The display immediately attracted attention. The library received over a dozen phone calls objecting to the exhibit within the first day. The officers of the Student Government Association were bombarded with so many complaints that there was fear PRIDE!’s funding was in jeopardy. The student newspaper, The Carolinian, devoted extensive coverage to the student body’s reactions to the exhibit and the evolution of the discussion, beginning with race, transferring to money, and ending with politics.

In the first week of the display, campus opinion very much focused on sexuality and race. Interviews in The Carolinian featured the opposing positions, revealing the struggles encountered by LGBTQ individuals in the African American community. A student protesting the display, stating “This is black history month and that’s something to be proud of… And gays ain’t something to be proud of.” A member of PRIDE! From Greensboro College (who is identified as a gay African American male) maintained, “We’re celebrating Black History month by showing people another side of it. I would never say anything derogatory about black American homosexuals…”

As discussion about the display and the role of PRIDE! as an organization continued throughout the month of February and into March, the subject matter transitioned from race and sexuality to that of money. The argument opposing the funding of PRIDE! with student fees has been debated for decades. Several students viewed the conflict brought about by the exhibit as an opportunity to revisit the issue. One student argued that, “relatively few students are concerned with issues relating to sexual orientation until they are brought up by groups like PRIDE!. So to say that we as students should pay for a group supporting an issue we are unconcerned about – I really don’t agree with this.”        

However, some students saw PRIDE! not as a student organization devoted to creating an inclusive campus environment for students of all sexualities and genders, but as a platform for spreading political ideology hiding behind a civil rights-oriented student organization. In a letter to the editor of The Carolinian, the most vocal opponent against PRIDE!, Jason Crawford, argued that “PRIDE uses the homosexual issue as a shield to insulate themselves from critics that might otherwise have something to say about their increasingly radical left-wing agenda.” Crawford maintained that PRIDE!’s support of “anti-war rallies” and establishment of “forums that question our government were initiatives intended to deliberately provoke politically conservative students. He called for the SGA designation of PRIDE! as a non-budgetary organization in order that student organizations be held to a high “standard of accountability. Therefore student groups that receive money from students should make reasonable effort to not offend significant numbers of students.”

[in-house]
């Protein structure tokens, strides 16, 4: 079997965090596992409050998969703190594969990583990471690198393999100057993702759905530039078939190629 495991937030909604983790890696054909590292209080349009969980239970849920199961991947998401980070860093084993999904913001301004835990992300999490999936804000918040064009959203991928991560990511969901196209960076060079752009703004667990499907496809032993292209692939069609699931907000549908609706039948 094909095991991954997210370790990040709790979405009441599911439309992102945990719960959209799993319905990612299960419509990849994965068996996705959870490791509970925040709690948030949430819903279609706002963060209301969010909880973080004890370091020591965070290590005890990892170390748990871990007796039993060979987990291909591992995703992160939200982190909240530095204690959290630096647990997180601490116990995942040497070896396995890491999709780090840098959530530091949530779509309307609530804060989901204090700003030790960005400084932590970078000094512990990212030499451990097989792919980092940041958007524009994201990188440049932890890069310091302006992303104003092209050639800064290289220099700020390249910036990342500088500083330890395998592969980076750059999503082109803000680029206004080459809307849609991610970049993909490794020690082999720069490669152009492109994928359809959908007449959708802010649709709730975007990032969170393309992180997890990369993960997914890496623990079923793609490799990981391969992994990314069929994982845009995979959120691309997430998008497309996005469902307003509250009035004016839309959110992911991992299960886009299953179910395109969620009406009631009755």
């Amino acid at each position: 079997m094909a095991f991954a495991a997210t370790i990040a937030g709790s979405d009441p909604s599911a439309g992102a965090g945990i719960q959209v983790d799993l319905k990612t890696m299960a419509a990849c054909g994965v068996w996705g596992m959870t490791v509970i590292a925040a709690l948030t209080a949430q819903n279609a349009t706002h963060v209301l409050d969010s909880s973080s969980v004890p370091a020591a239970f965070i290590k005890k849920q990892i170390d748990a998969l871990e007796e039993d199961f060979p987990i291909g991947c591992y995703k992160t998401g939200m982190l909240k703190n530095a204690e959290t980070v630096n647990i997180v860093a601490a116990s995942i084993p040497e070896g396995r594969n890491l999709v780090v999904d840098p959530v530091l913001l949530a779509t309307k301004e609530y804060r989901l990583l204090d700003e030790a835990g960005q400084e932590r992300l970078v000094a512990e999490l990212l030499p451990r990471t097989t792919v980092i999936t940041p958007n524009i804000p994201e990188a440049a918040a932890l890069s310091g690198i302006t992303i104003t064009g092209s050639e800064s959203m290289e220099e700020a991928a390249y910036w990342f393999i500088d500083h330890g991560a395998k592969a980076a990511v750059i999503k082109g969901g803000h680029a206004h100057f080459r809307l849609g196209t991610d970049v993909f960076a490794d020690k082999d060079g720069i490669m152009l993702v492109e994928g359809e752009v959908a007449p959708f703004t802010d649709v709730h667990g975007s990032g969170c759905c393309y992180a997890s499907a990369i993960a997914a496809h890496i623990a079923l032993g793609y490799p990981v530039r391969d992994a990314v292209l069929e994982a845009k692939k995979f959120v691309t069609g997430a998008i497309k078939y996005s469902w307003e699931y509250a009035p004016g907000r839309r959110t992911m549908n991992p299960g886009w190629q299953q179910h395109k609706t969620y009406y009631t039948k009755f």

In spite of vocal opposition, the story ends with the exhibit remaining in Jackson Library through the month, PRIDE! keeping its funding, and the launching of a much needed discussion relating to sexuality and gender in the campus community. This entire event took place during a time UNCG was introducing several initiatives to make the campus more inclusive for sex and gender diversity, including Safe Zone Ally training for staff and faculty and the inclusion of a statement of nondiscrimination based on sexual orientation in the UNCG policy manual. Perhaps the greatest indication of progress can be viewed in that PRIDE! and University Libraries recreating the display for Black History Month in 2013 without any complaints. Who would think a book display in the library could stir such progress?